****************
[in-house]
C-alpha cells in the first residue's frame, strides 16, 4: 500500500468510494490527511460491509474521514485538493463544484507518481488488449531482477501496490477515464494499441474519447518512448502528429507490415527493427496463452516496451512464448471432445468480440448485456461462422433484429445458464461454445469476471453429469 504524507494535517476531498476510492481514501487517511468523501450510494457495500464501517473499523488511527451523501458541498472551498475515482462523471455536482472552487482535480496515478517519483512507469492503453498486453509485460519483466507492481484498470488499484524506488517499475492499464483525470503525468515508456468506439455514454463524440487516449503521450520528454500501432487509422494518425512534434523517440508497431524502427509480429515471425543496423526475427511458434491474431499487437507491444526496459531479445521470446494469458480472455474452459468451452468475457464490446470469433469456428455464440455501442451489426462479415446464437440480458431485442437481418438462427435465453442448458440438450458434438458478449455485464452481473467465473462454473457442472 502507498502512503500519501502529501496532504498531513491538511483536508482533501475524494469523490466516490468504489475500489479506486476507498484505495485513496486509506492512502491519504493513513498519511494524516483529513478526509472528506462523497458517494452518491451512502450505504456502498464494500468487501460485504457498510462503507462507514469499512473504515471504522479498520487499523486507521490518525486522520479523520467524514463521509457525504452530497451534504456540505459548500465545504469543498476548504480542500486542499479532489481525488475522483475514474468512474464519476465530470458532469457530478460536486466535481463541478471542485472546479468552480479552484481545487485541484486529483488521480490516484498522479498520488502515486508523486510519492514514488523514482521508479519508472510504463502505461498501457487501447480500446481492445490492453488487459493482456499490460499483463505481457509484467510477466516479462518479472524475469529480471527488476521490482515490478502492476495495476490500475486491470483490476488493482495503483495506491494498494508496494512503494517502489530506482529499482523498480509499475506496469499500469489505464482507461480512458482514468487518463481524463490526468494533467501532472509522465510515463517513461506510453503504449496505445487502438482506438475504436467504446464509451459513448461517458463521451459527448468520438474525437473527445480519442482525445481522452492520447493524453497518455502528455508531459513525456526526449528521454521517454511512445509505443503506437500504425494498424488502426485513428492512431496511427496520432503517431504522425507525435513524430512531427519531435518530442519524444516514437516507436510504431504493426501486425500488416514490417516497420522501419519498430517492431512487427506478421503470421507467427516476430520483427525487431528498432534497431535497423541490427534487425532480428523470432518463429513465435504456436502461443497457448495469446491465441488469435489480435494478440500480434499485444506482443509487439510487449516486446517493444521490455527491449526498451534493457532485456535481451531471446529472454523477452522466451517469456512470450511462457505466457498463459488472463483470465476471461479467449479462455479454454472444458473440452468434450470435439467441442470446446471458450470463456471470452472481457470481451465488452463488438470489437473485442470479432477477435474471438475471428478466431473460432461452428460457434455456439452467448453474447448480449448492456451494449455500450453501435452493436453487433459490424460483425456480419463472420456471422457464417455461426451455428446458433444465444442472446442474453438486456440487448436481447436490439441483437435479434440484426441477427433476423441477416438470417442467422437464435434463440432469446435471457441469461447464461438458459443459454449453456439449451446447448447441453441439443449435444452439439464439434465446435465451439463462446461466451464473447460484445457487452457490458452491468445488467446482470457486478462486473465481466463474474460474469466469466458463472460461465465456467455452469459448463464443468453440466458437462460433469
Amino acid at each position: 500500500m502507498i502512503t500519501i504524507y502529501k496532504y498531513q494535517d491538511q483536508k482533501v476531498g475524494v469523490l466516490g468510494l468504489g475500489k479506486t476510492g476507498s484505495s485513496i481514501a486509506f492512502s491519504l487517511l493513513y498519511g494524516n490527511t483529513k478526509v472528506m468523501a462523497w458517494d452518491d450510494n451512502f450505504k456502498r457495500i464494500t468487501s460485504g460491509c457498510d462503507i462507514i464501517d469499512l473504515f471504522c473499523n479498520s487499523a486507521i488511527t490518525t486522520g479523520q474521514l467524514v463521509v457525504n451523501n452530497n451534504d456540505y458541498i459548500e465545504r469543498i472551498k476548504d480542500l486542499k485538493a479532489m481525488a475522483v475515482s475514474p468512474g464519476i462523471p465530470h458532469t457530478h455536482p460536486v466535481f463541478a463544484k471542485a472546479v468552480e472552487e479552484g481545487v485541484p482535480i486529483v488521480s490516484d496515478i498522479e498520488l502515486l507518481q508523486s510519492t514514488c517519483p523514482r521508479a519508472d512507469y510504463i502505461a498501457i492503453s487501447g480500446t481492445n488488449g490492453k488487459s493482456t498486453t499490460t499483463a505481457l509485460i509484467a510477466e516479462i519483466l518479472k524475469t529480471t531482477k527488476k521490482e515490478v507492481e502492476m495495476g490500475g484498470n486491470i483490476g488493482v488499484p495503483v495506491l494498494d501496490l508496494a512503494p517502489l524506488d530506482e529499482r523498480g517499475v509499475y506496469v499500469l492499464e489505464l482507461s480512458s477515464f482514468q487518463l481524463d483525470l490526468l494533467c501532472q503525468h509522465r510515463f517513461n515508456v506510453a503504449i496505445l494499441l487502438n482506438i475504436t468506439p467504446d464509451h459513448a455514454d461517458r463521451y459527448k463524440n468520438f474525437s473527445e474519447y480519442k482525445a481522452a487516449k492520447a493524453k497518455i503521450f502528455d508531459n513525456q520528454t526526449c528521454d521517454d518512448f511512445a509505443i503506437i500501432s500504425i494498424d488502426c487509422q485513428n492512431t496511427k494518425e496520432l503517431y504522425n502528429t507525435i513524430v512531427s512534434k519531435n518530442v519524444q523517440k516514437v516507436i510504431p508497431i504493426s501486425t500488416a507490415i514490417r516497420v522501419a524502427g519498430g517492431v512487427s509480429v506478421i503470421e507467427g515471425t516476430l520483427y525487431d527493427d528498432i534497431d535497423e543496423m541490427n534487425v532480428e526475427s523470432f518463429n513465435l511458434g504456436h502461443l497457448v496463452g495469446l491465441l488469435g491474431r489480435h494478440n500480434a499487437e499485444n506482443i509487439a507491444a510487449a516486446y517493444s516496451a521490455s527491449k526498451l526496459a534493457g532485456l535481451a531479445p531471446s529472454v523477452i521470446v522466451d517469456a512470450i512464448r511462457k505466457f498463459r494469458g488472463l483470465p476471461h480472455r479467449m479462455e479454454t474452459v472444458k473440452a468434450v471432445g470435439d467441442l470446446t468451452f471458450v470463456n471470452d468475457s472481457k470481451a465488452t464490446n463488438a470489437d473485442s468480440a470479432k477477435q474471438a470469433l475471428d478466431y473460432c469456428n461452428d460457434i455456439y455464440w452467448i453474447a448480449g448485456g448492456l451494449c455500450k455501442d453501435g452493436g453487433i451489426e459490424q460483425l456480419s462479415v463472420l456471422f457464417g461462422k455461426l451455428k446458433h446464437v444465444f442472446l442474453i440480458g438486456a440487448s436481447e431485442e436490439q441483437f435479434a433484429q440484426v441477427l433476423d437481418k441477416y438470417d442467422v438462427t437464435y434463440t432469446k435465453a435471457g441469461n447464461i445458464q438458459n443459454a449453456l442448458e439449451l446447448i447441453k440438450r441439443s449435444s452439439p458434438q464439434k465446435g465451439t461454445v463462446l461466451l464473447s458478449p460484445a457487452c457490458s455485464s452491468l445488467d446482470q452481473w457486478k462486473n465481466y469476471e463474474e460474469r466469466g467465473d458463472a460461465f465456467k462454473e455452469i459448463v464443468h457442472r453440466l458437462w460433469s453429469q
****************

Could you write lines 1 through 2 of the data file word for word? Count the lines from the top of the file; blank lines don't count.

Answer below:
[in-house]
C-alpha cells in the first residue's frame, strides 16, 4: 500500500468510494490527511460491509474521514485538493463544484507518481488488449531482477501496490477515464494499441474519447518512448502528429507490415527493427496463452516496451512464448471432445468480440448485456461462422433484429445458464461454445469476471453429469 504524507494535517476531498476510492481514501487517511468523501450510494457495500464501517473499523488511527451523501458541498472551498475515482462523471455536482472552487482535480496515478517519483512507469492503453498486453509485460519483466507492481484498470488499484524506488517499475492499464483525470503525468515508456468506439455514454463524440487516449503521450520528454500501432487509422494518425512534434523517440508497431524502427509480429515471425543496423526475427511458434491474431499487437507491444526496459531479445521470446494469458480472455474452459468451452468475457464490446470469433469456428455464440455501442451489426462479415446464437440480458431485442437481418438462427435465453442448458440438450458434438458478449455485464452481473467465473462454473457442472 502507498502512503500519501502529501496532504498531513491538511483536508482533501475524494469523490466516490468504489475500489479506486476507498484505495485513496486509506492512502491519504493513513498519511494524516483529513478526509472528506462523497458517494452518491451512502450505504456502498464494500468487501460485504457498510462503507462507514469499512473504515471504522479498520487499523486507521490518525486522520479523520467524514463521509457525504452530497451534504456540505459548500465545504469543498476548504480542500486542499479532489481525488475522483475514474468512474464519476465530470458532469457530478460536486466535481463541478471542485472546479468552480479552484481545487485541484486529483488521480490516484498522479498520488502515486508523486510519492514514488523514482521508479519508472510504463502505461498501457487501447480500446481492445490492453488487459493482456499490460499483463505481457509484467510477466516479462518479472524475469529480471527488476521490482515490478502492476495495476490500475486491470483490476488493482495503483495506491494498494508496494512503494517502489530506482529499482523498480509499475506496469499500469489505464482507461480512458482514468487518463481524463490526468494533467501532472509522465510515463517513461506510453503504449496505445487502438482506438475504436467504446464509451459513448461517458463521451459527448468520438474525437473527445480519442482525445481522452492520447493524453497518455502528455508531459513525456526526449528521454521517454511512445509505443503506437500504425494498424488502426485513428492512431496511427496520432503517431504522425507525435513524430512531427519531435518530442519524444516514437516507436510504431504493426501486425500488416514490417516497420522501419519498430517492431512487427506478421503470421507467427516476430520483427525487431528498432534497431535497423541490427534487425532480428523470432518463429513465435504456436502461443497457448495469446491465441488469435489480435494478440500480434499485444506482443509487439510487449516486446517493444521490455527491449526498451534493457532485456535481451531471446529472454523477452522466451517469456512470450511462457505466457498463459488472463483470465476471461479467449479462455479454454472444458473440452468434450470435439467441442470446446471458450470463456471470452472481457470481451465488452463488438470489437473485442470479432477477435474471438475471428478466431473460432461452428460457434455456439452467448453474447448480449448492456451494449455500450453501435452493436453487433459490424460483425456480419463472420456471422457464417455461426451455428446458433444465444442472446442474453438486456440487448436481447436490439441483437435479434440484426441477427433476423441477416438470417442467422437464435434463440432469446435471457441469461447464461438458459443459454449453456439449451446447448447441453441439443449435444452439439464439434465446435465451439463462446461466451464473447460484445457487452457490458452491468445488467446482470457486478462486473465481466463474474460474469466469466458463472460461465465456467455452469459448463464443468453440466458437462460433469